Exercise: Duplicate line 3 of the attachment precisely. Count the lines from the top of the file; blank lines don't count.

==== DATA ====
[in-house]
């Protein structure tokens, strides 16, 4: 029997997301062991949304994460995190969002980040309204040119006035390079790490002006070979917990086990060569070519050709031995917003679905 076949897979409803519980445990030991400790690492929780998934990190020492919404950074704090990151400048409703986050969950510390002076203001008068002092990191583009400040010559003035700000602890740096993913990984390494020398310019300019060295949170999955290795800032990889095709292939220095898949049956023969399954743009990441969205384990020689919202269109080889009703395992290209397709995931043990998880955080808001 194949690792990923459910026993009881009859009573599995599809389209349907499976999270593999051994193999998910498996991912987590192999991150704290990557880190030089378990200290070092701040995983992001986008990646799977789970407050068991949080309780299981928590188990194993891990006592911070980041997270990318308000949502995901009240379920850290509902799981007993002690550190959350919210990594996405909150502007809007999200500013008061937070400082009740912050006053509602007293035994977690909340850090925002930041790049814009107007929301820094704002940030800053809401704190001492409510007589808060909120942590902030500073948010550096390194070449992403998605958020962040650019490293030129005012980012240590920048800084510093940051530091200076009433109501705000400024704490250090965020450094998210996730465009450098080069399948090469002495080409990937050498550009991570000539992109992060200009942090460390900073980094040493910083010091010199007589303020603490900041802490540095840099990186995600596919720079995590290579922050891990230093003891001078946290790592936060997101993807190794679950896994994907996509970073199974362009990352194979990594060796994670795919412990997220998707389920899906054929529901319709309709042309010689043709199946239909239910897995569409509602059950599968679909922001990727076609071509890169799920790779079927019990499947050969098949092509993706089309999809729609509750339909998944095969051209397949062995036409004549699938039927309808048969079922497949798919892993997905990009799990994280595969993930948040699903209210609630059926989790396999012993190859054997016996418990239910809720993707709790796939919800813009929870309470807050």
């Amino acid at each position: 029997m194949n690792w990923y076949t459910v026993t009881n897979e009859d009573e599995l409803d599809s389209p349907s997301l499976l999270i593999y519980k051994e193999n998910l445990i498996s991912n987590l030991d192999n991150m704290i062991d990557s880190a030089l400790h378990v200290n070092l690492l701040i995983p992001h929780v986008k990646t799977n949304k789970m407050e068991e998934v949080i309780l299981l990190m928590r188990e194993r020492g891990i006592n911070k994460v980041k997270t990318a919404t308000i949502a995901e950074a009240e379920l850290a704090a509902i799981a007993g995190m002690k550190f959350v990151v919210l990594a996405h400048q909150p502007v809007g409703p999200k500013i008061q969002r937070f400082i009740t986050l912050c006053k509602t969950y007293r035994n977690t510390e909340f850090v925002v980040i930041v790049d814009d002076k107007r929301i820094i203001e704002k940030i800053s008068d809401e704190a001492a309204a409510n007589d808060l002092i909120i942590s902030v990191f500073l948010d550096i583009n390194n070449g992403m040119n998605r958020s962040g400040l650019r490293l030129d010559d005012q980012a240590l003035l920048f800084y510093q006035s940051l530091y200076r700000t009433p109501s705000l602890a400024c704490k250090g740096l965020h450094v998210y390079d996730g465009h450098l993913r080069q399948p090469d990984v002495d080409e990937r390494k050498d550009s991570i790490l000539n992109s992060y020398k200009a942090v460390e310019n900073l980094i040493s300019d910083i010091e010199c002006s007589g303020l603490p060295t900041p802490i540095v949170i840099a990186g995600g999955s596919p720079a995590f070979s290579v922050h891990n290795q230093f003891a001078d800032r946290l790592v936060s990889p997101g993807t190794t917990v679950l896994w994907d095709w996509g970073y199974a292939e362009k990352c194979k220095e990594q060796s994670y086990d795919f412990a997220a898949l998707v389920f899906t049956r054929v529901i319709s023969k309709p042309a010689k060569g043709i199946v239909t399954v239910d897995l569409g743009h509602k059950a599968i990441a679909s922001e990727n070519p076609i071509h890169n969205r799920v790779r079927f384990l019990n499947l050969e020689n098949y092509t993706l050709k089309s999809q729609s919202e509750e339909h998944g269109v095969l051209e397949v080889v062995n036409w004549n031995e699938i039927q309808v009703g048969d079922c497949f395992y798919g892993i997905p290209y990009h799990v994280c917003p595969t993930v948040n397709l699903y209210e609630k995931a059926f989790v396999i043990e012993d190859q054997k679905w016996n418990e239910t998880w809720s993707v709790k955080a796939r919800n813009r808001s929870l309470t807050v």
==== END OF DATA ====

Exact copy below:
């Amino acid at each position: 029997m194949n690792w990923y076949t459910v026993t009881n897979e009859d009573e599995l409803d599809s389209p349907s997301l499976l999270i593999y519980k051994e193999n998910l445990i498996s991912n987590l030991d192999n991150m704290i062991d990557s880190a030089l400790h378990v200290n070092l690492l701040i995983p992001h929780v986008k990646t799977n949304k789970m407050e068991e998934v949080i309780l299981l990190m928590r188990e194993r020492g891990i006592n911070k994460v980041k997270t990318a919404t308000i949502a995901e950074a009240e379920l850290a704090a509902i799981a007993g995190m002690k550190f959350v990151v919210l990594a996405h400048q909150p502007v809007g409703p999200k500013i008061q969002r937070f400082i009740t986050l912050c006053k509602t969950y007293r035994n977690t510390e909340f850090v925002v980040i930041v790049d814009d002076k107007r929301i820094i203001e704002k940030i800053s008068d809401e704190a001492a309204a409510n007589d808060l002092i909120i942590s902030v990191f500073l948010d550096i583009n390194n070449g992403m040119n998605r958020s962040g400040l650019r490293l030129d010559d005012q980012a240590l003035l920048f800084y510093q006035s940051l530091y200076r700000t009433p109501s705000l602890a400024c704490k250090g740096l965020h450094v998210y390079d996730g465009h450098l993913r080069q399948p090469d990984v002495d080409e990937r390494k050498d550009s991570i790490l000539n992109s992060y020398k200009a942090v460390e310019n900073l980094i040493s300019d910083i010091e010199c002006s007589g303020l603490p060295t900041p802490i540095v949170i840099a990186g995600g999955s596919p720079a995590f070979s290579v922050h891990n290795q230093f003891a001078d800032r946290l790592v936060s990889p997101g993807t190794t917990v679950l896994w994907d095709w996509g970073y199974a292939e362009k990352c194979k220095e990594q060796s994670y086990d795919f412990a997220a898949l998707v389920f899906t049956r054929v529901i319709s023969k309709p042309a010689k060569g043709i199946v239909t399954v239910d897995l569409g743009h509602k059950a599968i990441a679909s922001e990727n070519p076609i071509h890169n969205r799920v790779r079927f384990l019990n499947l050969e020689n098949y092509t993706l050709k089309s999809q729609s919202e509750e339909h998944g269109v095969l051209e397949v080889v062995n036409w004549n031995e699938i039927q309808v009703g048969d079922c497949f395992y798919g892993i997905p290209y990009h799990v994280c917003p595969t993930v948040n397709l699903y209210e609630k995931a059926f989790v396999i043990e012993d190859q054997k679905w016996n418990e239910t998880w809720s993707v709790k955080a796939r919800n813009r808001s929870l309470t807050v």